Information about the rulings

The Danish Committees on Scientific Dishonesty (DCSD) have today issued rulings in three comprehensive cases. As the cases refer to the same scientific articles and the parties overlap to a certain extent, DCSD decided to investigate the cases in parallel.

DCSD sent draft decisions to the parties for consultation in June 2013 and has now, following a careful review of the parties’ responses, issued rulings in the three cases.

DCSD’s conclusions

In two of the three cases, DCSD finds the defendants guilty of scientific dishonesty. The defendant in Cases no. 2 and 3 is the same person. The most important conclusions are as follows:

Case no. 1 concerning four scientific articles:

DCSD finds the Defendant guilty of scientific dishonesty in four scientific articles because of manipulation of graphical material. The Defendant was particularly deeply involved in drafting graphics and therefore had particular responsibility for this material in the articles. DCSD rules therefore that the Defendant was guilty at the very least of gross negligence by overlooking the fact that the four articles recycled the same graphical material to report on different research results and by attempting to obscure this fact through image manipulation.

Case no. 2 concerning four articles and an application for research funding:

DCSD finds the Defendant and her co-authors not guilty of any scientific dishonesty in this case. One of the articles included a serious breach of good scientific practice because the description of methodology did not contain significant information about the test subjects. However, the Defendant is not guilty of gross negligence because the failure to provide information was due to an error made during the editing of the article. 

Case no. 3 concerning 12 scientific articles:

DCSD finds the Defendant guilty of scientific dishonesty in six of the 12 articles. The main points are:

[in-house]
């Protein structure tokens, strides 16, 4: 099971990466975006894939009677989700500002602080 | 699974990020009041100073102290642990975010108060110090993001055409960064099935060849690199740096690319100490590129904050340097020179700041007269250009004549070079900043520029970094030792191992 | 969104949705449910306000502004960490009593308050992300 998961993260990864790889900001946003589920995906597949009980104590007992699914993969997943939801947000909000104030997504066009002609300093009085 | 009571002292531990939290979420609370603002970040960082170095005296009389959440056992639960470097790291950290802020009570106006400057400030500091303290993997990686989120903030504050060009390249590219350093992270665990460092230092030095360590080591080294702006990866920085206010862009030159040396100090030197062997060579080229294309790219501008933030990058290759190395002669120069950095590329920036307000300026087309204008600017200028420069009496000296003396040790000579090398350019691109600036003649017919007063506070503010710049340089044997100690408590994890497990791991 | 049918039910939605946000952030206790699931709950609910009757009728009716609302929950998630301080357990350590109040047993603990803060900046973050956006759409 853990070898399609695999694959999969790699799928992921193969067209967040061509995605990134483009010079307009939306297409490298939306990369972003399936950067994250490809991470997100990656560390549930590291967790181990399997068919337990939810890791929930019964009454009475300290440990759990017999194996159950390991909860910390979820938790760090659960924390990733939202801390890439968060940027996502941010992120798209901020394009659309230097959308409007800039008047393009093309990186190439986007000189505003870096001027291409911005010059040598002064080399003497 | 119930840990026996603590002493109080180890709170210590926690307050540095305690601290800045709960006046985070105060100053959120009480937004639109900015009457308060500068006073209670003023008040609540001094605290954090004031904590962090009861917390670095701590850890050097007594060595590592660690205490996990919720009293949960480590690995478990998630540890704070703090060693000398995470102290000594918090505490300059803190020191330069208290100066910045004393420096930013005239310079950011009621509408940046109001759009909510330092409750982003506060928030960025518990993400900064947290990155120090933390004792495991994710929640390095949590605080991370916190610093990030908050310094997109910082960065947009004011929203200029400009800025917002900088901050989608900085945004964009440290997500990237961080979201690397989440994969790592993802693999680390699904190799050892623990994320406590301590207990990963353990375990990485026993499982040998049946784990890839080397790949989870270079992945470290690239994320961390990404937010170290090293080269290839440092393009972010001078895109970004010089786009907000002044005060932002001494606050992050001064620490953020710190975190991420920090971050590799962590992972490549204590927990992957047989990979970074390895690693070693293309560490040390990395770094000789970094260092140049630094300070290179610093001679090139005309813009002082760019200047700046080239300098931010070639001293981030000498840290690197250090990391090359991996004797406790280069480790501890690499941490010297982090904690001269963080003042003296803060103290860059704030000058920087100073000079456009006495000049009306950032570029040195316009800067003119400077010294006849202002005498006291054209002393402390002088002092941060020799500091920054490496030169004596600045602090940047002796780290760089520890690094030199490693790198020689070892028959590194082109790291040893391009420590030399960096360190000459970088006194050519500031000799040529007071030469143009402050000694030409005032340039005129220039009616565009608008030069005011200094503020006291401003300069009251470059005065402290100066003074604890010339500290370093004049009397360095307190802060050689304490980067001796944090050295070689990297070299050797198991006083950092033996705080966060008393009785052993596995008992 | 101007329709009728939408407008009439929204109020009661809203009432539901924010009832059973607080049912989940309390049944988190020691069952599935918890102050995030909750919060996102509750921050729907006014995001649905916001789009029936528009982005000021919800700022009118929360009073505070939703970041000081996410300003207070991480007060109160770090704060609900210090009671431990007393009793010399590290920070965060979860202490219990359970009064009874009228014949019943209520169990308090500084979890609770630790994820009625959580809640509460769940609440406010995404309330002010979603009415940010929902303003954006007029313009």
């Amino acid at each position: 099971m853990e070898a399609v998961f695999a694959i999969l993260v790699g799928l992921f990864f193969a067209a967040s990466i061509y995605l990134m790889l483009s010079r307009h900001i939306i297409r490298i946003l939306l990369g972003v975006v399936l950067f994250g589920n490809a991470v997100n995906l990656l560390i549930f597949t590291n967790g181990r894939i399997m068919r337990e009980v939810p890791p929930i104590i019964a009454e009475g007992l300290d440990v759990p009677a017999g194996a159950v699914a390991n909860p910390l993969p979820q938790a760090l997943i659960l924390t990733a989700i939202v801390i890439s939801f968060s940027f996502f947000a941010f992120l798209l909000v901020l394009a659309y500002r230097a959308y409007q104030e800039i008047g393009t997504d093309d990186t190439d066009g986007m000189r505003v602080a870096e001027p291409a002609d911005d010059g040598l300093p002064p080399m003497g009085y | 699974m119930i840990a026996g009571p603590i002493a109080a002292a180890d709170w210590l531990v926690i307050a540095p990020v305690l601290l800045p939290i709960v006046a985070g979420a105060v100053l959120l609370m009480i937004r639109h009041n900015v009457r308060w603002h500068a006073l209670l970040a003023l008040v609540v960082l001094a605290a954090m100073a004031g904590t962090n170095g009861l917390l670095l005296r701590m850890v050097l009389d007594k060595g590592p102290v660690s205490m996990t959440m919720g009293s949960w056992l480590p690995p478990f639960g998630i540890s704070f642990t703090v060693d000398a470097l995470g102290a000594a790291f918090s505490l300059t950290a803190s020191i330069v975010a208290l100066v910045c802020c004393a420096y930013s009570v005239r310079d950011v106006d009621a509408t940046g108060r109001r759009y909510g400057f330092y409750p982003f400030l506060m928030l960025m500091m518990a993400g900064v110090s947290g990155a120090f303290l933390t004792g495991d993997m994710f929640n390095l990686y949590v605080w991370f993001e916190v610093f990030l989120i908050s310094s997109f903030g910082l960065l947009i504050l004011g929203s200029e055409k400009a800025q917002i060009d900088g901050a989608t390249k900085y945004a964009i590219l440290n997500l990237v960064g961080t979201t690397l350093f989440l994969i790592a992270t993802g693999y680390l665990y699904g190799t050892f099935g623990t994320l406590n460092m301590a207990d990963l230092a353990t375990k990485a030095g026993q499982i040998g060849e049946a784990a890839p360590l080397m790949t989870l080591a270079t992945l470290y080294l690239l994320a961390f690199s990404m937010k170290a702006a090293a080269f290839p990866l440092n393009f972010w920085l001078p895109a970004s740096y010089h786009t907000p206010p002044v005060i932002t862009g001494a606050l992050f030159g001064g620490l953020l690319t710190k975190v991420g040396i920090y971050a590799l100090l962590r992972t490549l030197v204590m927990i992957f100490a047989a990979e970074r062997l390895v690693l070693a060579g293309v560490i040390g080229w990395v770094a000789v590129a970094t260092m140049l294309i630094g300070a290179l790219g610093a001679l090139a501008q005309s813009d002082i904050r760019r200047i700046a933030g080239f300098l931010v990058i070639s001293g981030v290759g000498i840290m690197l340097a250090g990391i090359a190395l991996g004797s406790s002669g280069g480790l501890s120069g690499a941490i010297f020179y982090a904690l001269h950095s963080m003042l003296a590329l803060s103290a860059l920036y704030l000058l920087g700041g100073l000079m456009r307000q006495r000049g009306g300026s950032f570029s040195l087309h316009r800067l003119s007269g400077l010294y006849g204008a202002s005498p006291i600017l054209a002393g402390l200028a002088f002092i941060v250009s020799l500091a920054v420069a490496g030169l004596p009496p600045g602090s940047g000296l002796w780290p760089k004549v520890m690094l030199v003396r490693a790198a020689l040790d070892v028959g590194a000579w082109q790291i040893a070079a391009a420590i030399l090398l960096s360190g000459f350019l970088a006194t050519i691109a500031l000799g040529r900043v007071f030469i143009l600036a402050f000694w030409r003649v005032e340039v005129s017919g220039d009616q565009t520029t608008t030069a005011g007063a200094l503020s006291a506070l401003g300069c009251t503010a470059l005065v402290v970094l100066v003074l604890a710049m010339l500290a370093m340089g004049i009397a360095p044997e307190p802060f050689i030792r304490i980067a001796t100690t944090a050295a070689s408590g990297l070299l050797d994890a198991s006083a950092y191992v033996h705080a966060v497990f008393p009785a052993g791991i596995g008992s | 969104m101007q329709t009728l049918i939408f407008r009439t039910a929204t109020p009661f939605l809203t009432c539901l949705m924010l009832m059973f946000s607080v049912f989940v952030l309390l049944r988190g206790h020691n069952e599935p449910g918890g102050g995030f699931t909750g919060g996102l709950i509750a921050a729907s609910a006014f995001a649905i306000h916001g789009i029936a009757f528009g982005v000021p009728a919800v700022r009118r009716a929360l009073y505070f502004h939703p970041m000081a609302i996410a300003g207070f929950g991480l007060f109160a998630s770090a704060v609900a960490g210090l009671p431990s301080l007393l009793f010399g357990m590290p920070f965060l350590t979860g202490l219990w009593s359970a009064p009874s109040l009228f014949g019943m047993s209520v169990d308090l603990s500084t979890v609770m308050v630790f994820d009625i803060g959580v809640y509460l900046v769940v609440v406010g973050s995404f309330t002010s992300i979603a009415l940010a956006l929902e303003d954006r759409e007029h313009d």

- Lack of information about the selection process:
As the lead author of the article, the Defendant was involved in the decision only to perform certain tests on a selected part of the total test population. The article does not make it clear that a selection has taken place nor does it specify what criteria were used in the selection process. DCSD therefore finds the Defendant guilty of scientific dishonesty by gross negligence because she failed to react to the lack of information about the selection.

On 24 March 2014 the following changes were made to the paragraph above due to an incorrect English translation in the previously released version:

As the lead author of the article, the Defendant was involved in the decision only to take certain readings (results) from a selected part of the total test population.

was changed to

As the lead author of the article, the Defendant was involved in the decision only to perform certain tests on a selected part of the total test population.

- Lack of information about biopsy material:
DCSD finds that material from previous studies, including test subjects, was used in five papers without this being stated in the articles, and that this was done in a manner that misled readers. Two of the articles refer in their discussion sections to the results of previous articles based on the same experimental material. This is done in such a way that it supports the results of the two articles. In four of the articles, the selection of test subjects is concealed from the reader. DCSD finds that the Defendant is therefore guilty of scientific dishonesty and that the action was deliberate (intentional) because the Defendant stated during the consultation process that it had not been necessary to indicate that material from a previous study formed the basis for the articles. 

- Lack of information about the fact that a group of test subjects was subject to a different research protocol than the one described in the article:
As the lead author of an article, the Defendant was involved in the decision to include an additional group of subjects from a previous study. The article does not include information about the origins of the test material for this group. It is therefore not clear from the article that the group was subject to a different research protocol than the one described in the article’s methodology section. DCSD finds the Defendant guilty of scientific dishonesty by gross negligence because she failed to react to the lack of information concerning the research protocol for the group.